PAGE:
The French Quarter in New Orleans is often a sought out party scape, infamous for Bourbon Street and the guaranteed belligerence (and often next-morning regrets) this famous strip of bars will bring to you. Flashy, neon signs as well as flashy, neon, (annoying) people do all they can to lure you into their establishments, all offering irresistible happy hours (3-for-1 anyone?), and midway down the street, the eventual inability to make it any further, as a result of those tantalizing deals.
New Orleans is a really fun place, though it’s often (regretfully) neglected due to the overwhelming misconception that Bourbon Street IS New Orleans. (Don’t get me wrong, I’ve had many a hay day on this lovely lane of liquor)- but sadly some of the most beautiful parts of this district are often overlooked.
The French Quarter is one of the most beautiful places I’ve visited in the United States. The architecture is unique to this particular section of New Orleans and the fact that it’s not replicated architecture, rather maintained and renovated architecture enhances its historical appeal significantly. The sherbert colors of the dwellings and businesses are alluring and inviting, though the shutters and window coverings as well as windowless doors reminds us that these are private residences- (this only heightens my curiosity of how amazing some of these places must be on the interior). Side streets should not be ignored in the French Quarter. The French Quarter is rather small and the entire area could easily be covered over a weekend.
Having withstood innumerable hurricanes and other natural disasters as well as two major fires, this particular section of New Orleans is majestic in more ways than one. The history itself is fascinating- but incorporate the civil engineering geniuses behind this section of town crafted in the late 1700s, and it’s baffling. Walking through the more quiet, residential side streets, anyone with an imagination can look at these structures and visualize maidens in their cotton dresses living and working on those same streets.
Dining in New Orleans is unlike any other place in the country, not only for the cuisine offered but also for the atmosphere of establishments in structures over 200 years old. With small, outdoor courtyards offered by many of NOLA’s restaurants, it’s very apparent how old these structures really are. The authenticity is amazing in every rusty hinge and every original balcony. And in some, it’s apparent that you’re sitting amongst what once were separate servant quarters. And with discreet garden patios enclosed by structures on parallel streets, it’s almost like being nestled into your own nook and cranny.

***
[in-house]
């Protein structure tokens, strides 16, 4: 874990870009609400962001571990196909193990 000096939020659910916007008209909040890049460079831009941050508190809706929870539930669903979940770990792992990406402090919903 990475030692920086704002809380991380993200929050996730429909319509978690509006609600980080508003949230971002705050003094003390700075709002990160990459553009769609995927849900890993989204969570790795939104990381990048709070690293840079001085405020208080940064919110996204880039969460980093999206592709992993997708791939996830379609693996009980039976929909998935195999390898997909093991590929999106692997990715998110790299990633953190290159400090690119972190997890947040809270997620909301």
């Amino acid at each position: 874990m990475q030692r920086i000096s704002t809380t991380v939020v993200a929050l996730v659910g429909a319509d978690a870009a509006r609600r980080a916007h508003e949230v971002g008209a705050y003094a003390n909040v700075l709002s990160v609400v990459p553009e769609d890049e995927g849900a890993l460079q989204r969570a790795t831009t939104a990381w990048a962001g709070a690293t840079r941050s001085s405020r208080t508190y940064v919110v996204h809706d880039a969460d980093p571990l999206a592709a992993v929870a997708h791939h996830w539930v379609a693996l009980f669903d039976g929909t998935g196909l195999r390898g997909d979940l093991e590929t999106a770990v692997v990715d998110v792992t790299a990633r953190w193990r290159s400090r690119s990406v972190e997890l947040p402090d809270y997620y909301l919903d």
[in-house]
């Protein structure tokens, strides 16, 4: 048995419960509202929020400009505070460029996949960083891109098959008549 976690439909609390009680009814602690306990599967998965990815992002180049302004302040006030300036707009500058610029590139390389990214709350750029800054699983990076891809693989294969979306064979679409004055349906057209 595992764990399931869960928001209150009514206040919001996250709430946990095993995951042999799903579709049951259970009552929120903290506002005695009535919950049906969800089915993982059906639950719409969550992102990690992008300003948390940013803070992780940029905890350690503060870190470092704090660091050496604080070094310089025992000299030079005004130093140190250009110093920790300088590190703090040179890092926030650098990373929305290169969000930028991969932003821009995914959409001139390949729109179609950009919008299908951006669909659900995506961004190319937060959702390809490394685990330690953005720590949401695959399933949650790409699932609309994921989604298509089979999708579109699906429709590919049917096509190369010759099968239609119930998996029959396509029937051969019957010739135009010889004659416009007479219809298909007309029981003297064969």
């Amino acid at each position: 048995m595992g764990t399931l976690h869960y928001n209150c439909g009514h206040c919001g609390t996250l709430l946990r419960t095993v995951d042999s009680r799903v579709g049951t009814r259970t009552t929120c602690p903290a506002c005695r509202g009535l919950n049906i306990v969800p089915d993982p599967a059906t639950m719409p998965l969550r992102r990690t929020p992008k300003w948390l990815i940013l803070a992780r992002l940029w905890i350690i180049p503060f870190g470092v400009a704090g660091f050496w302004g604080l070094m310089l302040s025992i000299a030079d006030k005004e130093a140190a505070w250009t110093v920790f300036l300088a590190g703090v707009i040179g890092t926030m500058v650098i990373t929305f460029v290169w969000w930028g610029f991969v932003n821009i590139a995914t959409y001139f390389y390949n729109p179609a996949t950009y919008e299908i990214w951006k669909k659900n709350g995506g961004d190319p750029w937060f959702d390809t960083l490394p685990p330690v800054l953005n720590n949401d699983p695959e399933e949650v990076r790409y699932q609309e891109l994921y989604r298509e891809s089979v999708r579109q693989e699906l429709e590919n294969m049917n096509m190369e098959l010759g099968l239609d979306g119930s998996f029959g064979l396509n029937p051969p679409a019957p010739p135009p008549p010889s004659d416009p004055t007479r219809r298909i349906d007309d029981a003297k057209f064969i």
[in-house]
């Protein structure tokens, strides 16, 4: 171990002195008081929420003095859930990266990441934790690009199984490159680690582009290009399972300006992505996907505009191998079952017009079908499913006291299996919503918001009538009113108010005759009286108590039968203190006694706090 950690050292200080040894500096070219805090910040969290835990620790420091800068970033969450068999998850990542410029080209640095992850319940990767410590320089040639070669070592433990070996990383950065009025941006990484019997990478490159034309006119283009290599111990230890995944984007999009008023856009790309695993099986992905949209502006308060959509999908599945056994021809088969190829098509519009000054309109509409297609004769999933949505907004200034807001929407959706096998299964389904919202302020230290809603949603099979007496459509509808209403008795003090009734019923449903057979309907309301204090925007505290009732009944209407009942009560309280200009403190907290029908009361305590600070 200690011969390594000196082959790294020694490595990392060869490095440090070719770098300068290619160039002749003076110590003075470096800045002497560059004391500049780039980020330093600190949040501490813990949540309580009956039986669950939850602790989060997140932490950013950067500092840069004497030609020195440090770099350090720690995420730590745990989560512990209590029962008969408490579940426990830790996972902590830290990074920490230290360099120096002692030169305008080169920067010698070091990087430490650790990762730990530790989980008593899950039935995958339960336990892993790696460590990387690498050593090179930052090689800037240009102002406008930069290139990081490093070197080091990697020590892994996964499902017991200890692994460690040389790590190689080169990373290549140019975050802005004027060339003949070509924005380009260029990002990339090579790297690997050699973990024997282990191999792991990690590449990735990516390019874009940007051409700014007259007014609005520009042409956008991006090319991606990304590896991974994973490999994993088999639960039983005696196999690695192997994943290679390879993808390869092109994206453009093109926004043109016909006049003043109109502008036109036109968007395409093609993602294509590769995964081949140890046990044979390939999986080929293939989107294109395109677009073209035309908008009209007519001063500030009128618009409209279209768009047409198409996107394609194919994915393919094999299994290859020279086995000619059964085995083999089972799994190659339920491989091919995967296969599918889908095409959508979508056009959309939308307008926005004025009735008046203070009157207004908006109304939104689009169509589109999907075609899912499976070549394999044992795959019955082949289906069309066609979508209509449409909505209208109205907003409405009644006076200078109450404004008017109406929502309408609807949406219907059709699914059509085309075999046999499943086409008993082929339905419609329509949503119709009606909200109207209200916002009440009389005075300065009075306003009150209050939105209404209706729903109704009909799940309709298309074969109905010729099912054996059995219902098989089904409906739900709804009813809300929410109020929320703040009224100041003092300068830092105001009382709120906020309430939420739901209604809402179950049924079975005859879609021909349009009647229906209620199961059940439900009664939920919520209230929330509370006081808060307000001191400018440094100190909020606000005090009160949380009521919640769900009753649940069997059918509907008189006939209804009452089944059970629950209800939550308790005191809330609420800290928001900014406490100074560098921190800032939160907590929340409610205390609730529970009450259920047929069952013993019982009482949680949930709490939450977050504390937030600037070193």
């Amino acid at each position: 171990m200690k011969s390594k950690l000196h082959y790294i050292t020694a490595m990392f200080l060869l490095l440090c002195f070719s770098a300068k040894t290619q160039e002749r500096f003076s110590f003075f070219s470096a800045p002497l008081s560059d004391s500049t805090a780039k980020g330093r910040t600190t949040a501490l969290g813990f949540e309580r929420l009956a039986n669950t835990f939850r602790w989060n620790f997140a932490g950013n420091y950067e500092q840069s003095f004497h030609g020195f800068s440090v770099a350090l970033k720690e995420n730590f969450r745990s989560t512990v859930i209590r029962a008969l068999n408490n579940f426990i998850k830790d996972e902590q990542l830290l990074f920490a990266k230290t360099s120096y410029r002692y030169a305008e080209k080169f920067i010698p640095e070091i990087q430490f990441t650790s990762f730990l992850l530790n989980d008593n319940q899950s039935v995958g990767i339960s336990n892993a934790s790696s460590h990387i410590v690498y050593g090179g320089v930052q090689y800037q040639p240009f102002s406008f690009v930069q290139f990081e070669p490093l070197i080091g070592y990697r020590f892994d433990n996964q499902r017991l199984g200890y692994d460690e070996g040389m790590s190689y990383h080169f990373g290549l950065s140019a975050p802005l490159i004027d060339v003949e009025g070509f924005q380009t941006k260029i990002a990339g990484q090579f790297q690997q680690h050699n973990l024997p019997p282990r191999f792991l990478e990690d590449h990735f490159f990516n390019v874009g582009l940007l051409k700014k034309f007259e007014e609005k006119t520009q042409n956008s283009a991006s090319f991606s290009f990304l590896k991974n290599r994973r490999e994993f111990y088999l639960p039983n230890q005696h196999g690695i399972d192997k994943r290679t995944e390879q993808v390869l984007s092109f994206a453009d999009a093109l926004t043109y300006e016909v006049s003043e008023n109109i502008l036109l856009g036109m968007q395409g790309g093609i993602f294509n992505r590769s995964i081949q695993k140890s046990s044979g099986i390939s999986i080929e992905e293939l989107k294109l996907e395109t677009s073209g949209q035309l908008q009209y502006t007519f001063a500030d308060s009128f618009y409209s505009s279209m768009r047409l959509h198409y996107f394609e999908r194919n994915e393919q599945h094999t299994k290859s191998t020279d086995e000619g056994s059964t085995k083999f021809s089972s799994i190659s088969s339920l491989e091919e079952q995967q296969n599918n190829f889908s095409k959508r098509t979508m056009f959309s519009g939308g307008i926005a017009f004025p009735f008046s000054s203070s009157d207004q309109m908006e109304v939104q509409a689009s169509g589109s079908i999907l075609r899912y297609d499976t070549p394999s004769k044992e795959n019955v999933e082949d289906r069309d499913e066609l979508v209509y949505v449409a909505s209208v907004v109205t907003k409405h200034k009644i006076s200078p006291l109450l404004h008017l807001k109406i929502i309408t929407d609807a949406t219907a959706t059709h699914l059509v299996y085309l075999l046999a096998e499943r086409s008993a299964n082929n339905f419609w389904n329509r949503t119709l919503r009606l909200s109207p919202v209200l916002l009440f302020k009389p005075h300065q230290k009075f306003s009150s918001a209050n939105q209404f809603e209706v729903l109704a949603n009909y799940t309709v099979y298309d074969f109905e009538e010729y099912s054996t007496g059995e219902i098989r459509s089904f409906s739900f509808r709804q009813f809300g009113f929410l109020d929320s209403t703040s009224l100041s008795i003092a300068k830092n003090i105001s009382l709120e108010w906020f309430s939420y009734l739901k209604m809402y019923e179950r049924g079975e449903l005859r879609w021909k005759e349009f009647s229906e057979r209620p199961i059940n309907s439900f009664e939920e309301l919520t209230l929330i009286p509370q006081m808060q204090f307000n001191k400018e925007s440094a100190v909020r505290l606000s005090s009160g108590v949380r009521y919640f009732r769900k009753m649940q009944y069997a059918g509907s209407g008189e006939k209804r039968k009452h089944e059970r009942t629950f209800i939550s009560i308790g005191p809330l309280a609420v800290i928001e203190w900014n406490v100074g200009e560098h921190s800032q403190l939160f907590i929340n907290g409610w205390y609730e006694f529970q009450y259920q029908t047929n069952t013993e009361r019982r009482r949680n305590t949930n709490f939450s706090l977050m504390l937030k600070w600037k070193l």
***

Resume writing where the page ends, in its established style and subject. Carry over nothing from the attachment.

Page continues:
There are things that must be done while visiting the French Quarter. Everyone should try a beignet from Cafe Du Monde alongside the Mississippi River. Served in an outdoor cafe, it’s a mecca for people watching and a longtime tradition of New Orleans. A walk by St. Ursuline’s Convent should definitely be considered- built in 1752, it’s the only French-Colonial structure still standing and is the oldest structure west of the Mississippi. Jackson Square is a haven for artists and fortune tellers, also a native tradition of NOLA, though some appear to be less than authentic. With the Cabildo (the building where the Louisiana Purchase was signed in 1803), St. Louis Cathedral, and the Presbytere at its front, photos of Jackson Square from outside its perimeter appear surreal.
The Archdiocesan cemetery above the French Quarter should not be missed- St. Louis Cemetery # 1- the old, decrepit tombs are haunting, yet intriguing, though it is only open till 3 p.m. unless you register for a haunted tour of New Orleans. Be sure to see the tomb of Marie Laveau- considered the “mother of voodoo” in New Orleans, emphasized by the red “X’s” on her grave. Leave your own “X’s” for good luck and leave an offering such as coins, flowers, or an alcoholic beverage.
The LaLaurie mansion at 1140 Royal Street (or Rue Royale), though now privately owned and renovated into luxury apartments, should be strolled past. Once home to Madame Delphine LaLaurie, the Madame had been accused of maintaining a slave torture chamber in her attic and was ran out of town by disgusted citizens, though some speculate she could’ve been victim of yellow journalism. The story says LaLaurie tortured, murdered, and performed horrific scientific experiments on her slaves- and in an attempt to end the terrors of the home, an elderly cook set fire to the home, which led to the discovery of the chambers. Many stories still arise with claims of new owners finding burial grounds and mounds of bones during various renovations, but I’ve never found a factual number or report of such findings; however, the speculation is intriguing nonetheless.
All in all, the French Quarter is a remarkable place filled with a unique history unlike anywhere else in the country. I recommend Bourbon Street to everyone- to taste the infamous section of town and create your own tale of NOLA drunkenness, but do make a point to experience the other unique appeals of this particular section of town. These few city blocks hold more mysticism in its aura than any other place I’ve visited. With tales of voodoo and slave torture chambers, the history is rich and deep and the discoveries you can make here are insightful and inspiring. You may even be lucky enough to unexpectedly have someone’s pet parrot say “I love you” as you quietly venture down a residential street.
By: Ashley Halligan